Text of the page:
Though the House Judiciary Committee has approved a bill to decriminalize marijuana and tax it in states where it is legal, there’s little likelihood the measure will become law, industry experts said Friday.

The panel voted 24-10 to send the  Marijuana Opportunity Reinvestment and Expungement Act of 2019, which would remove cannabis from the list of controlled substances and leave it up to states to decide whether it should be legal. It also would expunge convictions for possession and impose a 5% federal tax on pot sales in states where it is legal.

“What’s interesting is that no other topic has this level of bipartisan support across the country like cannabis does,” Avis Bulbulyan, CEO of SIVA Enterprises, said in an email. “However, in today’s partisan political climate, bills like the MORE Act are turning into political statements and weapons. Even though the MORE Act has a Republican sponsor in Matt Gaetz, it’s a Democrat-sponsored bill that Republican politicians are going to be inclined to shoot down just so it doesn’t go down as a win for the other side.”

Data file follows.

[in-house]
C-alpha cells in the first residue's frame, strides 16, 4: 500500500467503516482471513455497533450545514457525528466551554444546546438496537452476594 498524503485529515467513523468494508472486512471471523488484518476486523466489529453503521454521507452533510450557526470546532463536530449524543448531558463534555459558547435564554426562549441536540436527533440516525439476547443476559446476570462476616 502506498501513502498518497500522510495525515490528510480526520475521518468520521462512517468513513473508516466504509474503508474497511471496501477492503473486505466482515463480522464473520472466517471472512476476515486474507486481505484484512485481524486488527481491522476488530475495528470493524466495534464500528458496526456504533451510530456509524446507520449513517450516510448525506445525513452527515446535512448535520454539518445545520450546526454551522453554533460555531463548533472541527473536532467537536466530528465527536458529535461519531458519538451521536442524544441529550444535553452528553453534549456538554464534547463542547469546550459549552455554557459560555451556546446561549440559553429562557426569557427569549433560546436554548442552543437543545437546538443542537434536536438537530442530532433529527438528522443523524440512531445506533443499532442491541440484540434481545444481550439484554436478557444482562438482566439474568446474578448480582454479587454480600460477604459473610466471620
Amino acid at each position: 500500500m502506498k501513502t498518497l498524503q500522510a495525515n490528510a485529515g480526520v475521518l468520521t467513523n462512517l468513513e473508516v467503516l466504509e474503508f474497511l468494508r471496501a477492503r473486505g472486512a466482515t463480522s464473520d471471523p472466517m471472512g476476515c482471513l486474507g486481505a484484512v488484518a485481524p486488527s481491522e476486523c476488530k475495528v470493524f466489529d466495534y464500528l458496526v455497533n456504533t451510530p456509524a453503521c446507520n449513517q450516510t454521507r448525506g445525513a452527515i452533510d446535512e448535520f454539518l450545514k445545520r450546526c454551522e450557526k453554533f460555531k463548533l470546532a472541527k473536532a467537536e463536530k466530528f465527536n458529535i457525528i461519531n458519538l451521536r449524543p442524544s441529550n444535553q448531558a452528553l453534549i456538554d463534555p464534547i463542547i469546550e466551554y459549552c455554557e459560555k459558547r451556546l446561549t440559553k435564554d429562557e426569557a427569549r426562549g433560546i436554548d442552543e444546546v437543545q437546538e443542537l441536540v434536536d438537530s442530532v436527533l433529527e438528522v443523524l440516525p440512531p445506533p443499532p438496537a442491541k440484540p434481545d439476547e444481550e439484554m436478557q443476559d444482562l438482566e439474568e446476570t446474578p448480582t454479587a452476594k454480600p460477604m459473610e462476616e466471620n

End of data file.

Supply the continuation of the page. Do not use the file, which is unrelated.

Samantha Collins, chief marketing officer of Bhang Corp., called Wednesday’s action “a big step in the right direction” but took issue with allowing the states to determine whether pot would be legalized.

“We are excited to see progress however limited being made. Criminalization of marijuana has done too much damage to our communities and we strongly support the efforts to make it fully legal,” Collins said.

“We support the MORE Act and the steps it takes to not only federally decriminalize cannabis but also to address damages caused by the war on drugs,” said Tim Conder, chief operating officer of TILT Holdings.

In the first year recreational marijuana was legal in Massachusetts, customers spent $393.7 million on marijuana products, the Cannabis Control Commission reported this week. In Colorado, where recreational use has been legal since 2014, revenue exceeds $1 billion annually.

Eleven states and the District of Columbia  have legalized marijuana  for recreational use while 33 and the district have legalized it for medical use. Several states have marijuana referendums on the 2020 election ballot.

A recent study published in JAMA Psychiatry indicates marijuana legalization leads to increased use and possible addiction.